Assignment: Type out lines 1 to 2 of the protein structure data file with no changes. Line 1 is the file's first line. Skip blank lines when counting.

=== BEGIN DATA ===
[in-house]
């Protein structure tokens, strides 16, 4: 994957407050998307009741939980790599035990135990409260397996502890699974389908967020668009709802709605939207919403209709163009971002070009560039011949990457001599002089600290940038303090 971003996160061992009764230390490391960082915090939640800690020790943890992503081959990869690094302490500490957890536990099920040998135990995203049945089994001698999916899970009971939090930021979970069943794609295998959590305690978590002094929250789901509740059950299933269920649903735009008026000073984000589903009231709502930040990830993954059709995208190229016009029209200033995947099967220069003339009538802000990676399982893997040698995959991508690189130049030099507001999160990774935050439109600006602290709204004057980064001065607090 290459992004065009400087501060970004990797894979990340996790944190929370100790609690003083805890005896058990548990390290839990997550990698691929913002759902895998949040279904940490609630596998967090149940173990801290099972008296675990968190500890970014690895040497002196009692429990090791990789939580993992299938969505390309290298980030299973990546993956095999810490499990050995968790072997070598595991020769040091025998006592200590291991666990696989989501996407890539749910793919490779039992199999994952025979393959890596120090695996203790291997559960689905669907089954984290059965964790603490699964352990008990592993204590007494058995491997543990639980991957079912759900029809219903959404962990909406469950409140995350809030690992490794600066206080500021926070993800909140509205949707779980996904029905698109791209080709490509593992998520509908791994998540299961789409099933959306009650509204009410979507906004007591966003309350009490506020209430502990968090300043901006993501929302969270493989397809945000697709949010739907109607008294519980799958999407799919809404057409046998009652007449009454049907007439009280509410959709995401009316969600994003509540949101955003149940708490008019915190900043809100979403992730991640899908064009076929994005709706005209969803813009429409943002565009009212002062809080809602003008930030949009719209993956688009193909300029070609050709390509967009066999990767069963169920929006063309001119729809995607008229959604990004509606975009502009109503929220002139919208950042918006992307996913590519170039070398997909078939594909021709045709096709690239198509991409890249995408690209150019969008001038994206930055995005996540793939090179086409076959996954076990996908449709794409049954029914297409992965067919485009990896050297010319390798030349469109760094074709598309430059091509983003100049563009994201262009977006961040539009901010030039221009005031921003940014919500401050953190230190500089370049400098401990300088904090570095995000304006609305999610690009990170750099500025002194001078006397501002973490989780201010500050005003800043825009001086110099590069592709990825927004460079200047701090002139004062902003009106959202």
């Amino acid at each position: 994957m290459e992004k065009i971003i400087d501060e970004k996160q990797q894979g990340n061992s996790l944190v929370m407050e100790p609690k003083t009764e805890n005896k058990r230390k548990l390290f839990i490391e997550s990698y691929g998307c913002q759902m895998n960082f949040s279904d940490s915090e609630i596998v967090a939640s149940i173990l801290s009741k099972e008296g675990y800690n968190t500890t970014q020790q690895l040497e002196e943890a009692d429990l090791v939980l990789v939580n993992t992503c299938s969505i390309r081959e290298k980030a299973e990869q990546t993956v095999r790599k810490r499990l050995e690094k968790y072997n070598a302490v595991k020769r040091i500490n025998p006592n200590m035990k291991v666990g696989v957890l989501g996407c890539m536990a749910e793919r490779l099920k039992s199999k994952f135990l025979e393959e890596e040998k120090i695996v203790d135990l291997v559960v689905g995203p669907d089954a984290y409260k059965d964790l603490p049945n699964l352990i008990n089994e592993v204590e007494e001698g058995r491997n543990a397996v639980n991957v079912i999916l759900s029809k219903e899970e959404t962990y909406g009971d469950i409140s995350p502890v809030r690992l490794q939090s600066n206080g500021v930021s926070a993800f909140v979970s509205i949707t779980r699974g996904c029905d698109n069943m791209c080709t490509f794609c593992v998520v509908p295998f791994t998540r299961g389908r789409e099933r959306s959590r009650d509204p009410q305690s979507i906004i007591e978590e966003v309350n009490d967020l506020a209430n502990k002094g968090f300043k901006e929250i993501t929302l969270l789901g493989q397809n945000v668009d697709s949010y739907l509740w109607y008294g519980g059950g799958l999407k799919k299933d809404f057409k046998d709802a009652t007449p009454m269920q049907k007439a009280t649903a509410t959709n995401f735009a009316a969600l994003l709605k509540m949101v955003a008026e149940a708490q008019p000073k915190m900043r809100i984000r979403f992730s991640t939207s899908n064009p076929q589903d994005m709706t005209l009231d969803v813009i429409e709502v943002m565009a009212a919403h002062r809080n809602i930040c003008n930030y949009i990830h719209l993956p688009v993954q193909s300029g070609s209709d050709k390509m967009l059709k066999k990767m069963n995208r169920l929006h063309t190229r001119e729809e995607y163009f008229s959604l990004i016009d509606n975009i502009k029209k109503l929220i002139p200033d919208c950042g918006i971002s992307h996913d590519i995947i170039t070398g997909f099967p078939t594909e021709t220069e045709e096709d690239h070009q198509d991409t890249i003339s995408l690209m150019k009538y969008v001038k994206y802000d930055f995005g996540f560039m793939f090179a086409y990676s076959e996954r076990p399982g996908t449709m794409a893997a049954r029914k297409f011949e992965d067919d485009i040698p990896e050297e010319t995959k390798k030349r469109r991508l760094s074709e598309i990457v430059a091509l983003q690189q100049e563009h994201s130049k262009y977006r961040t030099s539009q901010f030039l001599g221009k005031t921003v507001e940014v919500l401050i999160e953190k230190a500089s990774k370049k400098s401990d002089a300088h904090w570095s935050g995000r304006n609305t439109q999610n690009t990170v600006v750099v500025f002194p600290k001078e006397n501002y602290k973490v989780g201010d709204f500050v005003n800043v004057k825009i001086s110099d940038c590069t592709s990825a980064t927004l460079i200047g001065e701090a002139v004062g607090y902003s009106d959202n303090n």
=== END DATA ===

[in-house]
């Protein structure tokens, strides 16, 4: 994957407050998307009741939980790599035990135990409260397996502890699974389908967020668009709802709605939207919403209709163009971002070009560039011949990457001599002089600290940038303090 971003996160061992009764230390490391960082915090939640800690020790943890992503081959990869690094302490500490957890536990099920040998135990995203049945089994001698999916899970009971939090930021979970069943794609295998959590305690978590002094929250789901509740059950299933269920649903735009008026000073984000589903009231709502930040990830993954059709995208190229016009029209200033995947099967220069003339009538802000990676399982893997040698995959991508690189130049030099507001999160990774935050439109600006602290709204004057980064001065607090 290459992004065009400087501060970004990797894979990340996790944190929370100790609690003083805890005896058990548990390290839990997550990698691929913002759902895998949040279904940490609630596998967090149940173990801290099972008296675990968190500890970014690895040497002196009692429990090791990789939580993992299938969505390309290298980030299973990546993956095999810490499990050995968790072997070598595991020769040091025998006592200590291991666990696989989501996407890539749910793919490779039992199999994952025979393959890596120090695996203790291997559960689905669907089954984290059965964790603490699964352990008990592993204590007494058995491997543990639980991957079912759900029809219903959404962990909406469950409140995350809030690992490794600066206080500021926070993800909140509205949707779980996904029905698109791209080709490509593992998520509908791994998540299961789409099933959306009650509204009410979507906004007591966003309350009490506020209430502990968090300043901006993501929302969270493989397809945000697709949010739907109607008294519980799958999407799919809404057409046998009652007449009454049907007439009280509410959709995401009316969600994003509540949101955003149940708490008019915190900043809100979403992730991640899908064009076929994005709706005209969803813009429409943002565009009212002062809080809602003008930030949009719209993956688009193909300029070609050709390509967009066999990767069963169920929006063309001119729809995607008229959604990004509606975009502009109503929220002139919208950042918006992307996913590519170039070398997909078939594909021709045709096709690239198509991409890249995408690209150019969008001038994206930055995005996540793939090179086409076959996954076990996908449709794409049954029914297409992965067919485009990896050297010319390798030349469109760094074709598309430059091509983003100049563009994201262009977006961040539009901010030039221009005031921003940014919500401050953190230190500089370049400098401990300088904090570095995000304006609305999610690009990170750099500025002194001078006397501002973490989780201010500050005003800043825009001086110099590069592709990825927004460079200047701090002139004062902003009106959202």